The high-pitched whine of a drill and the whirling buzz and grinding screech of a Dremel tool cutting into the skin of an HC-130 Hercules airplane echo in an Air Station Kodiak hangar as members of the metal shop make repairs to a damaged portion of the plane’s skin.
“We are making this repair to the plane because our aircrews’ safety is our top priority and the damaged area could be dangerous to the aircrews and aircraft,” said Chief Petty Officer Robert Fielder, an aviation maintenance technician with Air Station Kodiak. “When there is damage to a pressurized area of the plane the Coast Guard has strict policies on the proper steps to repair the damage and we take those policies seriously.”
The skin repair to the plane is just under the search and rescue scanner window. If left unrepaired, the in-flight pressures could affect the skin during flight.
The area being fixed affects cabin pressurization. Cabin pressurization is the pumping of compressed air into an aircraft cabin to maintain a safe and comfortable environment for crew and passengers when flying at altitude.
Fielder explained the effects pressurization has on an aircraft’s skin.
“Think of an aluminum soda can with a dent or damage,” said Fielder. “If you bend the can’s skin back and forth in the damaged area it weakens the integrity of the metal, which will eventually crack and break. Much like that of an aluminum can, any damage to the skin in a pressurized area of a C-130 with the constant pressure from inside the airplane and the effects of altitude changes could possibly cause that area to crack and break open in mid-flight, which could be hazardous to the aircrew.”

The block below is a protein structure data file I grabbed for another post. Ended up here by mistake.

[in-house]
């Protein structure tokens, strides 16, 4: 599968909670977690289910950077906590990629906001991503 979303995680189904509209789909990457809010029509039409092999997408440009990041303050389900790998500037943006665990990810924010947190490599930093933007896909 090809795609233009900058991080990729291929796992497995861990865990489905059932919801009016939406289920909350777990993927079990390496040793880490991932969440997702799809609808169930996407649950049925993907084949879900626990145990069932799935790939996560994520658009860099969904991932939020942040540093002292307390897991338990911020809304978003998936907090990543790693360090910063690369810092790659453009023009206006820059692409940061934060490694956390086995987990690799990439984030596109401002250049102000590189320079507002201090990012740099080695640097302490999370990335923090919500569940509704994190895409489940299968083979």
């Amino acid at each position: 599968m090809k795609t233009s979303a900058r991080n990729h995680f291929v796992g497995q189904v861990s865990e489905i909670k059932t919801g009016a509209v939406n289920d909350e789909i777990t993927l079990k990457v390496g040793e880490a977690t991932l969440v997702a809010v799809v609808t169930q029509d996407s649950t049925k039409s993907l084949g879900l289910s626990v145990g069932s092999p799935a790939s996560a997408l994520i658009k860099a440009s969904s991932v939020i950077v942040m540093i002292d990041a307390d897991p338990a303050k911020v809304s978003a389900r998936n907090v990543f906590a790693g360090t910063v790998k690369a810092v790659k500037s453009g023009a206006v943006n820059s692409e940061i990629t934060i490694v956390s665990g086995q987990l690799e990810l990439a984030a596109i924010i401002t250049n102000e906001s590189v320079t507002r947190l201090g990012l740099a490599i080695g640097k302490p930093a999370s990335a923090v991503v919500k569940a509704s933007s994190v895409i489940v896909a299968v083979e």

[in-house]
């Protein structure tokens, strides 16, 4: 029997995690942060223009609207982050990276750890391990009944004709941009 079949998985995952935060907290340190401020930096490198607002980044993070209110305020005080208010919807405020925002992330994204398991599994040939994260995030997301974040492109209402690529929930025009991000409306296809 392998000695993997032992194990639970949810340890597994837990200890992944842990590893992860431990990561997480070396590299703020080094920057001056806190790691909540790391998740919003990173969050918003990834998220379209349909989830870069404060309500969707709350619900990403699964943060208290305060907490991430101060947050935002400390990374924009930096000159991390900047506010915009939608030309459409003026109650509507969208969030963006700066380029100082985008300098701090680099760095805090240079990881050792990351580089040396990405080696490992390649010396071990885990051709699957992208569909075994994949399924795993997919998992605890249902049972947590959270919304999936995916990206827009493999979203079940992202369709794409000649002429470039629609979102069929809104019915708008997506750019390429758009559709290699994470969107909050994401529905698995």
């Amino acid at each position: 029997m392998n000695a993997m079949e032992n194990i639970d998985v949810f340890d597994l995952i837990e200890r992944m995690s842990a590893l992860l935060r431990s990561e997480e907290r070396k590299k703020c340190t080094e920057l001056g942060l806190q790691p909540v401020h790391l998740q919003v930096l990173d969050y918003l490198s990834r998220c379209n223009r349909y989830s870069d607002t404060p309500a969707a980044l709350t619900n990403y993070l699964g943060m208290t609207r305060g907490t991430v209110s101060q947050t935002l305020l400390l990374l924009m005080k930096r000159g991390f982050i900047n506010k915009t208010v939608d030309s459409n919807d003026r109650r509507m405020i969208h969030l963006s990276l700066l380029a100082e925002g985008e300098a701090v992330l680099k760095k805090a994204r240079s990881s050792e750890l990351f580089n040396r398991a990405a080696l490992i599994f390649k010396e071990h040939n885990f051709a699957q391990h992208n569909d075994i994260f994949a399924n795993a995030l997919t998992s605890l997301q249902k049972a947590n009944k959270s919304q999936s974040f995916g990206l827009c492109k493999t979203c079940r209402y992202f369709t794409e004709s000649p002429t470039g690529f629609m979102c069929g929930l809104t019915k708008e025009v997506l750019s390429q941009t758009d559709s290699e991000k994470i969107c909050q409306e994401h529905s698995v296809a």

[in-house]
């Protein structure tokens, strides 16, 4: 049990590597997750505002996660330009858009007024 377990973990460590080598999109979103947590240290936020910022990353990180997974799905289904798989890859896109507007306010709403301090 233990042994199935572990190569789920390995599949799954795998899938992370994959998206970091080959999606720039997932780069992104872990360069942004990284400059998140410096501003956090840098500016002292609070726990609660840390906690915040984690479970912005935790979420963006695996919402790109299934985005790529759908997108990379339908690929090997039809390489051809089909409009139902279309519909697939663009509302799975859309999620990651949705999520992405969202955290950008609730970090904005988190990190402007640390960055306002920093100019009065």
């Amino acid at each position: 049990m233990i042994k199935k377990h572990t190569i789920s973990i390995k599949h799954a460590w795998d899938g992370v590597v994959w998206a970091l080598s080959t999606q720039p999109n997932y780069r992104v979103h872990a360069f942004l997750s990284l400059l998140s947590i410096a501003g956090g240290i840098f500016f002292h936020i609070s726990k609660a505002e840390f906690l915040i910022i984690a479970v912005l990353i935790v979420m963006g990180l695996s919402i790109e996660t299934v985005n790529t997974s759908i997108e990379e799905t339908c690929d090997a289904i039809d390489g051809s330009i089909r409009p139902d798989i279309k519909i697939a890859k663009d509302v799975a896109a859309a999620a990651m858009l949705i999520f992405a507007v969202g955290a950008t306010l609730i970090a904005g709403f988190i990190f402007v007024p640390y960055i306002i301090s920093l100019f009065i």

In the 20 years Fielder has been in the Coast Guard he has only seen this type of repair twice.
Petty Officer 1st Class Mathew Shackelford and Petty Officer 3rd Class James Sullivan, both aviation maintenance technicians with Air Station Kodiak, have been working on making the repair to the aircraft under the guidance of Fielder.
Shackelford said he enjoys the opportunity to be a part of this repair because fabricating and working with metal is a skill he acquired in the Coast Guard’s aviation world.
“To be able to put the skills I’ve learned working with metal is great, but having the opportunity to share and train those under me is rewarding,” said Shackelford. “I had a mentor, now retired from the Coast Guard, who gave me great training in metal work. The opportunity to pass his wisdom on to the younger AMTs is an awesome experience.”
“We take any repairs to aircraft seriously, and with this one we want to make them as soon as possible to get the airplane back in the air,” said Shackelford. “Our primary objective is to complete the repair correctly and safely the first time through no matter how long it takes. If its progress goes faster than we originally anticipated then that is great!”